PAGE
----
From: Western University
Posted: Wednesday, January 16, 2019
In the coming years, new rovers will explore Mars with better scientific instruments, as capable as those that exist in labs here on Earth today. Roberta Flemming from Western University's Department of Earth Sciences and the Centre for Planetary Science and Exploration is leading a team of researchers to develop a compact instrument that could be deployed to analyze mineral and rock structures in place on the red planet's surface, wherever they are found. The concept study is funded by the Canadian Space Agency
On Earth, X-Ray Diffraction (XRD) is the primary technique to determine the mineralogy of rocks and other natural materials. The minerals in a rock record its history -- from how it crystallized, to how it has changed from subsequent heat, fluids, or shock. Several rover-based instruments measure chemical information from the rocks, but chemical composition alone does not provide a complete picture of the history of the rocks. Although XRD is currently being used on Mars with the CheMin instrument on NASA's Curiosity rover, the CheMin technique crushes the rock to a powder in the process, consuming power and rover time and also destroying critical information about the relationship between the minerals in the rock.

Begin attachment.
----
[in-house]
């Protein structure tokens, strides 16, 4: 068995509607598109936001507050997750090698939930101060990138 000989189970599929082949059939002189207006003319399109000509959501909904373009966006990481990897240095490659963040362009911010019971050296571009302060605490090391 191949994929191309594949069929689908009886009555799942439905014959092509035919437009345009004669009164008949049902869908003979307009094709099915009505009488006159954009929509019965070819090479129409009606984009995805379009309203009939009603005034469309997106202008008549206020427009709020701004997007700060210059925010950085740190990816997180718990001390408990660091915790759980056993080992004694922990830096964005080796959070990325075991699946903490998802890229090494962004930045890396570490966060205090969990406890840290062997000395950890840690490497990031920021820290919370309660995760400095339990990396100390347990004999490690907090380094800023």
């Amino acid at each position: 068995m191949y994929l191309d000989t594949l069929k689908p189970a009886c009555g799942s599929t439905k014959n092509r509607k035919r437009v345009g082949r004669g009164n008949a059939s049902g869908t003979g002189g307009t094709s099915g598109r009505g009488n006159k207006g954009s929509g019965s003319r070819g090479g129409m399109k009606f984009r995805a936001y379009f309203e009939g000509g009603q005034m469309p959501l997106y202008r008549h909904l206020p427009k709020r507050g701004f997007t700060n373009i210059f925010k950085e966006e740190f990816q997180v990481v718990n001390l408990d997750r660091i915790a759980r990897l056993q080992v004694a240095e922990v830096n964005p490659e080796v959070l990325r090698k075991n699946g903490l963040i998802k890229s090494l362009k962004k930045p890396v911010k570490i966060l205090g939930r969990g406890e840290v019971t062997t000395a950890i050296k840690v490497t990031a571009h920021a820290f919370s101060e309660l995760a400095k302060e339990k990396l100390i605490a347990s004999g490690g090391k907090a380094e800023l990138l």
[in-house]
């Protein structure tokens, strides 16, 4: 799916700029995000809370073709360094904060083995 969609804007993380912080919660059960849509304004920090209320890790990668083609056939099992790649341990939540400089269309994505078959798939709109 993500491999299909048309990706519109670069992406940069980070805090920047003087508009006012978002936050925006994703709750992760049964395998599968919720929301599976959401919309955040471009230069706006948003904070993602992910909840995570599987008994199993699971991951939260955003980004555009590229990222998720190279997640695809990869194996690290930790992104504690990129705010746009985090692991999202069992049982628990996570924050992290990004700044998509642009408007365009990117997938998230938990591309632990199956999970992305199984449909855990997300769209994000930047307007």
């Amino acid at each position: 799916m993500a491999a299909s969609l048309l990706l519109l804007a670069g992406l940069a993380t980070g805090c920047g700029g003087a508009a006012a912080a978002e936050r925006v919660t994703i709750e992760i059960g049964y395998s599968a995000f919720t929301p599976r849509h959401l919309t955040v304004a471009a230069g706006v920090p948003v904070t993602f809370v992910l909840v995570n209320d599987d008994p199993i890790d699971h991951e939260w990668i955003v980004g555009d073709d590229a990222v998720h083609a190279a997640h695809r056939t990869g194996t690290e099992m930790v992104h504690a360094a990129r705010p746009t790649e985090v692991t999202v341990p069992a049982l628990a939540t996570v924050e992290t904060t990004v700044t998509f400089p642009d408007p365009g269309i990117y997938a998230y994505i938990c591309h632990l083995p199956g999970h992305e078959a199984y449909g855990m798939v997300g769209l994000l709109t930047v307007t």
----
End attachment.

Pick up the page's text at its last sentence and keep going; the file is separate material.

The need for better rover-based mineralogical data for planetary research prompted Flemming to propose the development of a concept for a miniaturized in situ XRD (ISXRD) for use on the Martian surface. As a part of this concept study, Flemming and her team from Western, Brock University, and the University of Guelph universities, along with Canadian companies PROTO and MDA, a Maxar Technologies company, are defining science goals and instrument geometries for ISXRD to address: Mars evolution, geological processes, impact history, climate (e.g., the history of water on Mars), and habitability.
The research team will be using Martian analog rocks, minerals common on the Martian surface, and Martian meteorites to compare current results from Flemming's premier micro XRD lab at Western with results using various rover-candidate miniaturized X-ray components and geometries tested by PROTO Manufacturing in Windsor. Together these researchers are laying the foundation for a far more capable X-ray diffraction instrument to be used in future Mars exploration -- or anywhere else a remotely-operated robotic rover might be deployed, including remote regions of Earth for environmental science or resource prospecting.
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